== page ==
He said the first judgment on this, in his view, was a judgment in 1966 called Yagnapur Das Ji, where Justice (Pralhad Balacharya) Gajendragadkar indicated that everybody is a Hindu. But there are many denominations and sects that say that we are not Hindus. For temple entry, they may be all Hindus, which were the facts of the case, but he said we must take an expansive view of Hindu to cover everybody. It covered everybody (Jains, Buddhists) except Christians and Muslims. This to my mind was the first judgment of expansive Hindu-isation.
The second judgment came in 1995-1996 – argued by Ram Jethmalani — when the Supreme Court said that ‘Hindutva’ is a way of life. A three judge bench decided that you can appeal to your own religion, but not slander their religion. This in practical terms means a Hindu can go on and on about the greatness of Hinduism as long as he does not tell the Christians and the Muslims that their religion is bad.
The 1996 judgment on election appeal – Dr Ramesh Yeshwant Prabhoo versus Shri Prabhkar Kashinath Kunte – was reversed by the Supreme Court in Abhiram Singh versus CD Commachen in 2017.
While the majority (4-3) seized this opportunity to clarify that no appeals to religion is permissible in an election, a minority wrote a dissent which properly interpreted meant that you can always appeal to your own religion.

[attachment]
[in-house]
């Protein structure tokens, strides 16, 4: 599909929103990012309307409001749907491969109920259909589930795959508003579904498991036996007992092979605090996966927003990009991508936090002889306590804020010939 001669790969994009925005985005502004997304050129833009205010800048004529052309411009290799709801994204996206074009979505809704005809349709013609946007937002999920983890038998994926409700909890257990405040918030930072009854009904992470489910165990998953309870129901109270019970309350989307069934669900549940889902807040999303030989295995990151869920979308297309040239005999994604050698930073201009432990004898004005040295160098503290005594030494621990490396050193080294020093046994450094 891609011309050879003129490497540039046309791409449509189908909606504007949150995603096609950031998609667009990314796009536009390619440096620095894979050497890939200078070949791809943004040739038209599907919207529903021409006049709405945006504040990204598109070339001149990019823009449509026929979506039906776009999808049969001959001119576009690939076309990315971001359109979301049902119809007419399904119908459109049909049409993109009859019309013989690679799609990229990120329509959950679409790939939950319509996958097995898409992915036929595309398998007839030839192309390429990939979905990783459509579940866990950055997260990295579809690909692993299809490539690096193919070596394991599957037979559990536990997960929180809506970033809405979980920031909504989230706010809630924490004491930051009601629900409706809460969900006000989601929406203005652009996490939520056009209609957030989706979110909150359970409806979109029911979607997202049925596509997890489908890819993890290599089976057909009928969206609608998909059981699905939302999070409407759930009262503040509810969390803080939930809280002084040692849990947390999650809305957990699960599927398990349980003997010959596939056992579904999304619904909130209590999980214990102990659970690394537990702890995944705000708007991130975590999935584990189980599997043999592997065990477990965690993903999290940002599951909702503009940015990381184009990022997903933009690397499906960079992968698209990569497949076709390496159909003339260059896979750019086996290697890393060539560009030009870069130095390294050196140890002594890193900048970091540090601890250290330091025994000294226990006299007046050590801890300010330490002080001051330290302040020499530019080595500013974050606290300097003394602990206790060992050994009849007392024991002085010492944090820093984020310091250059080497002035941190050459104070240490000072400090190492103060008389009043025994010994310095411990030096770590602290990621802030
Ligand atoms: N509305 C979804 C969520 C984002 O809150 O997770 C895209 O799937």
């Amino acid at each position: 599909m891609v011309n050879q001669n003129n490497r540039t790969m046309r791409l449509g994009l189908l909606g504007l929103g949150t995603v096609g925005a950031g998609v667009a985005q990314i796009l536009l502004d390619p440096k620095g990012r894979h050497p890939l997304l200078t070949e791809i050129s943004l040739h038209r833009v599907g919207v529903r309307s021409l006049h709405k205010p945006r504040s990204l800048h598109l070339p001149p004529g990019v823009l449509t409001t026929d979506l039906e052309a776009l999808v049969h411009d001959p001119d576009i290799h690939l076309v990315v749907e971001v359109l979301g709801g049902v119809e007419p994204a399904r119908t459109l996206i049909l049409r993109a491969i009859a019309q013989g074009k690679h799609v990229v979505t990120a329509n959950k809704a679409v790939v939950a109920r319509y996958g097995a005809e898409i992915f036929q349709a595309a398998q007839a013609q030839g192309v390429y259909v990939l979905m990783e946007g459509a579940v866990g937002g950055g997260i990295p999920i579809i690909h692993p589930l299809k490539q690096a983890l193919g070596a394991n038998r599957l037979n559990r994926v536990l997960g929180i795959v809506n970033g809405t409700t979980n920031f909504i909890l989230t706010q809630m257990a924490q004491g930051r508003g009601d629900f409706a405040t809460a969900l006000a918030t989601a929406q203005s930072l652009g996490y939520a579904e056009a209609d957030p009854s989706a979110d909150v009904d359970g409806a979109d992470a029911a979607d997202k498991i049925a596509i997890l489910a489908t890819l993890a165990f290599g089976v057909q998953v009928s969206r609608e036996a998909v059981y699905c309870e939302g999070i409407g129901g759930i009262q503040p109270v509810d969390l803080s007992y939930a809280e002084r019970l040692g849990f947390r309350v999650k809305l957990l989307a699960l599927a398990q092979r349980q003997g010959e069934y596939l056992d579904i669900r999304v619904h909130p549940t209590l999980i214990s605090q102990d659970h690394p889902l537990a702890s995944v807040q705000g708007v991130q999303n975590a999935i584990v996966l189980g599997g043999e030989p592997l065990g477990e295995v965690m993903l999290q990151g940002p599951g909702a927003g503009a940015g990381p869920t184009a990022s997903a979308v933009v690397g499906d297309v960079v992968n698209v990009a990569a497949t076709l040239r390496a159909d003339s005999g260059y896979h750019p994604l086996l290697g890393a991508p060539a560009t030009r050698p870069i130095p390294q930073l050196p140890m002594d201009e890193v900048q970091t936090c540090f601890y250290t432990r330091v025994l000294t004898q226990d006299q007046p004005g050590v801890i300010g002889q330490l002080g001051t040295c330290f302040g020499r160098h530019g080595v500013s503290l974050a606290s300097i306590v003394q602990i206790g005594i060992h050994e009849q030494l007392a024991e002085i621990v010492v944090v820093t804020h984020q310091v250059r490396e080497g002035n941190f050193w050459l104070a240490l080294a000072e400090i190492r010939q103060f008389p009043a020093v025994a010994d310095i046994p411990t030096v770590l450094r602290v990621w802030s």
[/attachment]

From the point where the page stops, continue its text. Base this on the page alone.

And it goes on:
The next judgment was on the Babri Masjid.
Dhavan observed that the Muslims proved their possession from 1858 because there were land grants by the British. Against the entire evidence it was decided that Hindus were in possession throughout from 1858 even though a judgment of 1886 clearly says Muslims have title and Hindus have a prescriptive right to pray. The Hindu side did not have to prove possession at all. The 1886 judgment clearly said that they were not owners. The (Ayodhya verdict) judgment is the oddest in the history of the Supreme Court.
When further asked that you just mentioned only three cases over four decades ? Dhavan said quipped there is a flow of judgments as the court has always expanded its Hinduism to the extent that it has always wanted to.